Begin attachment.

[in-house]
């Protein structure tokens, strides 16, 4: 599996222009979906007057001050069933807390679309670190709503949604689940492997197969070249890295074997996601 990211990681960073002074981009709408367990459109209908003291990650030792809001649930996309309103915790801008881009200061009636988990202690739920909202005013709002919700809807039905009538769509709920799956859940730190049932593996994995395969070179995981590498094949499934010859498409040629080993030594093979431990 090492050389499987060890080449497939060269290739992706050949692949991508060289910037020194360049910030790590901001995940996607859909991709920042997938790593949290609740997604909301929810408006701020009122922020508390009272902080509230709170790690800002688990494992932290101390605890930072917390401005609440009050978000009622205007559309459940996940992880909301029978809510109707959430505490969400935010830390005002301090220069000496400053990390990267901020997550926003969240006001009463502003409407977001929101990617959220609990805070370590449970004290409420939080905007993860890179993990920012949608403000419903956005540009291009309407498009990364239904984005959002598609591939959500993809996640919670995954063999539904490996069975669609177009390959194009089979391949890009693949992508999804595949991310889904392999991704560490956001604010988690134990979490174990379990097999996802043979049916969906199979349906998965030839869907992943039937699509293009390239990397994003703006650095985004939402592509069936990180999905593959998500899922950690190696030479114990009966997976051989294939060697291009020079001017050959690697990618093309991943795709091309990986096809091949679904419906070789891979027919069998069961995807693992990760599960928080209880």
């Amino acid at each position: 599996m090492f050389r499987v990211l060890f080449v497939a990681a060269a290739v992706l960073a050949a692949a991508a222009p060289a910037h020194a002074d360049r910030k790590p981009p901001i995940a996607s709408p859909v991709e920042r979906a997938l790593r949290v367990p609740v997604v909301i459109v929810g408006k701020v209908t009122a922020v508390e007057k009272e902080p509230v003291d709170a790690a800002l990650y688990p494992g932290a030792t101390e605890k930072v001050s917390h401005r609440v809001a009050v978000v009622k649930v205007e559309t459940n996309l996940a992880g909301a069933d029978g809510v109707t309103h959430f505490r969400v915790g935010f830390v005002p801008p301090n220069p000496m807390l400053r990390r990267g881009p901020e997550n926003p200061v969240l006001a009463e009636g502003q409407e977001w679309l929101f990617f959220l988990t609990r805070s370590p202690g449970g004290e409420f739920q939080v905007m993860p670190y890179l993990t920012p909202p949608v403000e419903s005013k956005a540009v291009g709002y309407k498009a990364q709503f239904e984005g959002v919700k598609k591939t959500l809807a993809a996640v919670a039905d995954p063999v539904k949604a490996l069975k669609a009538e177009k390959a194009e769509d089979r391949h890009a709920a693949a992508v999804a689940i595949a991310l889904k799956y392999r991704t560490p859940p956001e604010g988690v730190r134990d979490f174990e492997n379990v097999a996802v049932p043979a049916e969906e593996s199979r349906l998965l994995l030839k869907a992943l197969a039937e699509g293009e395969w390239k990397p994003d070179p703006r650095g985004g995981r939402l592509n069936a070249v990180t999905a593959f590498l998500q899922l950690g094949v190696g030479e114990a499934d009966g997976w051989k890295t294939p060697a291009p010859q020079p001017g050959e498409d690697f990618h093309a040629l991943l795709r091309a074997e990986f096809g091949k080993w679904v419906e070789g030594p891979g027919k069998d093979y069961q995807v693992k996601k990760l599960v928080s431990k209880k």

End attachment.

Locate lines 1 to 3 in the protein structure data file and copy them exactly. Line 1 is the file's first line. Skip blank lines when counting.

[in-house]
């Protein structure tokens, strides 16, 4: 599996222009979906007057001050069933807390679309670190709503949604689940492997197969070249890295074997996601 990211990681960073002074981009709408367990459109209908003291990650030792809001649930996309309103915790801008881009200061009636988990202690739920909202005013709002919700809807039905009538769509709920799956859940730190049932593996994995395969070179995981590498094949499934010859498409040629080993030594093979431990 090492050389499987060890080449497939060269290739992706050949692949991508060289910037020194360049910030790590901001995940996607859909991709920042997938790593949290609740997604909301929810408006701020009122922020508390009272902080509230709170790690800002688990494992932290101390605890930072917390401005609440009050978000009622205007559309459940996940992880909301029978809510109707959430505490969400935010830390005002301090220069000496400053990390990267901020997550926003969240006001009463502003409407977001929101990617959220609990805070370590449970004290409420939080905007993860890179993990920012949608403000419903956005540009291009309407498009990364239904984005959002598609591939959500993809996640919670995954063999539904490996069975669609177009390959194009089979391949890009693949992508999804595949991310889904392999991704560490956001604010988690134990979490174990379990097999996802043979049916969906199979349906998965030839869907992943039937699509293009390239990397994003703006650095985004939402592509069936990180999905593959998500899922950690190696030479114990009966997976051989294939060697291009020079001017050959690697990618093309991943795709091309990986096809091949679904419906070789891979027919069998069961995807693992990760599960928080209880």
């Amino acid at each position: 599996m090492f050389r499987v990211l060890f080449v497939a990681a060269a290739v992706l960073a050949a692949a991508a222009p060289a910037h020194a002074d360049r910030k790590p981009p901001i995940a996607s709408p859909v991709e920042r979906a997938l790593r949290v367990p609740v997604v909301i459109v929810g408006k701020v209908t009122a922020v508390e007057k009272e902080p509230v003291d709170a790690a800002l990650y688990p494992g932290a030792t101390e605890k930072v001050s917390h401005r609440v809001a009050v978000v009622k649930v205007e559309t459940n996309l996940a992880g909301a069933d029978g809510v109707t309103h959430f505490r969400v915790g935010f830390v005002p801008p301090n220069p000496m807390l400053r990390r990267g881009p901020e997550n926003p200061v969240l006001a009463e009636g502003q409407e977001w679309l929101f990617f959220l988990t609990r805070s370590p202690g449970g004290e409420f739920q939080v905007m993860p670190y890179l993990t920012p909202p949608v403000e419903s005013k956005a540009v291009g709002y309407k498009a990364q709503f239904e984005g959002v919700k598609k591939t959500l809807a993809a996640v919670a039905d995954p063999v539904k949604a490996l069975k669609a009538e177009k390959a194009e769509d089979r391949h890009a709920a693949a992508v999804a689940i595949a991310l889904k799956y392999r991704t560490p859940p956001e604010g988690v730190r134990d979490f174990e492997n379990v097999a996802v049932p043979a049916e969906e593996s199979r349906l998965l994995l030839k869907a992943l197969a039937e699509g293009e395969w390239k990397p994003d070179p703006r650095g985004g995981r939402l592509n069936a070249v990180t999905a593959f590498l998500q899922l950690g094949v190696g030479e114990a499934d009966g997976w051989k890295t294939p060697a291009p010859q020079p001017g050959e498409d690697f990618h093309a040629l991943l795709r091309a074997e990986f096809g091949k080993w679904v419906e070789g030594p891979g027919k069998d093979y069961q995807v693992k996601k990760l599960v928080s431990k209880k």